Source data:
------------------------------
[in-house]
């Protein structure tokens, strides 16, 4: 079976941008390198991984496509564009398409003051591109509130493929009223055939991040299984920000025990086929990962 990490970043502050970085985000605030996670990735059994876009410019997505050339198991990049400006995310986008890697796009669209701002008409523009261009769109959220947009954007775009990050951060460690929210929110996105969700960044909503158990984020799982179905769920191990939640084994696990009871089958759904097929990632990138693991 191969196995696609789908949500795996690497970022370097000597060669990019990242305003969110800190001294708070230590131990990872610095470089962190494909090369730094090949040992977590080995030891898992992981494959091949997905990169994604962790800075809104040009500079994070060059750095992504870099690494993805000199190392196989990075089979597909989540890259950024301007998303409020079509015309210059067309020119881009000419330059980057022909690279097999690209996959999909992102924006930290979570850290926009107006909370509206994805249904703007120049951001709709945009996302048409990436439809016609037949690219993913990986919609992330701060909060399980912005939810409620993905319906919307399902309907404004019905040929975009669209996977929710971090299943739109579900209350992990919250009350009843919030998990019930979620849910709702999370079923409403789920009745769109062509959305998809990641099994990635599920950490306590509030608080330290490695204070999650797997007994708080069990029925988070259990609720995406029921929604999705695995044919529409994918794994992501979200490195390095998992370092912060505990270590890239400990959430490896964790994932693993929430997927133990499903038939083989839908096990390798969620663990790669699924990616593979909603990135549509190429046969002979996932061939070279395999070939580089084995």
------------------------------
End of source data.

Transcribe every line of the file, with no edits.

[in-house]
């Protein structure tokens, strides 16, 4: 079976941008390198991984496509564009398409003051591109509130493929009223055939991040299984920000025990086929990962 990490970043502050970085985000605030996670990735059994876009410019997505050339198991990049400006995310986008890697796009669209701002008409523009261009769109959220947009954007775009990050951060460690929210929110996105969700960044909503158990984020799982179905769920191990939640084994696990009871089958759904097929990632990138693991 191969196995696609789908949500795996690497970022370097000597060669990019990242305003969110800190001294708070230590131990990872610095470089962190494909090369730094090949040992977590080995030891898992992981494959091949997905990169994604962790800075809104040009500079994070060059750095992504870099690494993805000199190392196989990075089979597909989540890259950024301007998303409020079509015309210059067309020119881009000419330059980057022909690279097999690209996959999909992102924006930290979570850290926009107006909370509206994805249904703007120049951001709709945009996302048409990436439809016609037949690219993913990986919609992330701060909060399980912005939810409620993905319906919307399902309907404004019905040929975009669209996977929710971090299943739109579900209350992990919250009350009843919030998990019930979620849910709702999370079923409403789920009745769109062509959305998809990641099994990635599920950490306590509030608080330290490695204070999650797997007994708080069990029925988070259990609720995406029921929604999705695995044919529409994918794994992501979200490195390095998992370092912060505990270590890239400990959430490896964790994932693993929430997927133990499903038939083989839908096990390798969620663990790669699924990616593979909603990135549509190429046969002979996932061939070279395999070939580089084995």